SAN FRANCISCO – Last Winter as meteorologists warned of a monster El Nino, researchers at the Nature Conservancy in California prepared to mobilize. El Niño promised to bring in king tides that would raise the sea level by as much as one foot above normal during high tide, causing flooding along the coastline that researchers could study as a preview of climate change-induced sea level rise. But when a king tide arrives, it floods lots of pockets along the coastline at once. So they decided to try a new, distributed surveillance strategy: commercial drones, co-opted from a gung-ho statewide network of citizen scientists.
The plan had a lot of advantages. In January 2016, when the program started, Nature Conservancy researchers would have had to get pilot licenses in order to fly drones themselves. Private, recreational drone pilots have far fewer restrictions. But the plan hiccuped because though the drone operators collected thousands of beach photos, none were taken of the flooding during the king tides’ brief windows. The Nature Conservancy had managed to recruit citizen scientists, but failed to properly coordinate the data collection.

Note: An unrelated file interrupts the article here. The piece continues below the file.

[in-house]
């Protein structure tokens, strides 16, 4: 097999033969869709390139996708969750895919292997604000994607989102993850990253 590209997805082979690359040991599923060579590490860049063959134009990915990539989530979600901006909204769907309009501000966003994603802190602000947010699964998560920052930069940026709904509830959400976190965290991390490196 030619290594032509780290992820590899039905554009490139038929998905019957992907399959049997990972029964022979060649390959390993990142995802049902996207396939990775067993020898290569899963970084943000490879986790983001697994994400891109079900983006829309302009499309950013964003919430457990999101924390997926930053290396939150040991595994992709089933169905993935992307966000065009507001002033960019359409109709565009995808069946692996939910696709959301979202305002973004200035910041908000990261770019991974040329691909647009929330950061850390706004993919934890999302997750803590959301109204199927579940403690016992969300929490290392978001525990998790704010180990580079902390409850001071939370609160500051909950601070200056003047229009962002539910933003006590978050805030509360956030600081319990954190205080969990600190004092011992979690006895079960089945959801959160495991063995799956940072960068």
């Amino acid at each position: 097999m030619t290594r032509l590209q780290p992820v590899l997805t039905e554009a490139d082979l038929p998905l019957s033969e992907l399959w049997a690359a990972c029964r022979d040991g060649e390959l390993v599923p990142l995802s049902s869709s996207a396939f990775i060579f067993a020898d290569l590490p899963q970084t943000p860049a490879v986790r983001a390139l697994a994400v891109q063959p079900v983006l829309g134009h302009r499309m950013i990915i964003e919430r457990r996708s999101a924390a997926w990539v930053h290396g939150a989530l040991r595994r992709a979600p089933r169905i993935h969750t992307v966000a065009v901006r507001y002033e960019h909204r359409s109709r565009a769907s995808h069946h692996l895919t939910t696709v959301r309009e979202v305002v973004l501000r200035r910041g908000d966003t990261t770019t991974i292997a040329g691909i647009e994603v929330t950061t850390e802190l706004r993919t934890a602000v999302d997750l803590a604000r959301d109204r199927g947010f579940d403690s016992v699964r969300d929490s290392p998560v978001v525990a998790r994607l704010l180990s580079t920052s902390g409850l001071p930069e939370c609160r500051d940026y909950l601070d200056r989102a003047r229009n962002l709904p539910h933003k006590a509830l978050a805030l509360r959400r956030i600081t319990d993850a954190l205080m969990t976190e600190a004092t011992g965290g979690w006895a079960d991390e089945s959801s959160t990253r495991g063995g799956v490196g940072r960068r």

Despite the trouble, drone science is appealing to researchers. Drones are popular, and cloud storage is cheap. But before they deploy an air force of buzzing quadcopters, scientists who recruit citizen pilots need to make sure they are clear about what kind of data they require.
“The importance of the pilot project was to figure out how citizen science data can be useful,” says Kirk Klausmeyer, a spatial data scientist with the Nature Conservancy, “and how it maybe wasn’t as useful as we were hoping.” The Nature Conservancy’s project collected 7,000 images and mapped 1,600 acres of coastline—but the 16 drone operators missed the most scientifically useful data. “We were hoping that the drone operators would be able to get out in a very narrow window of time, during these extreme high tides,” said Klausmeyer.
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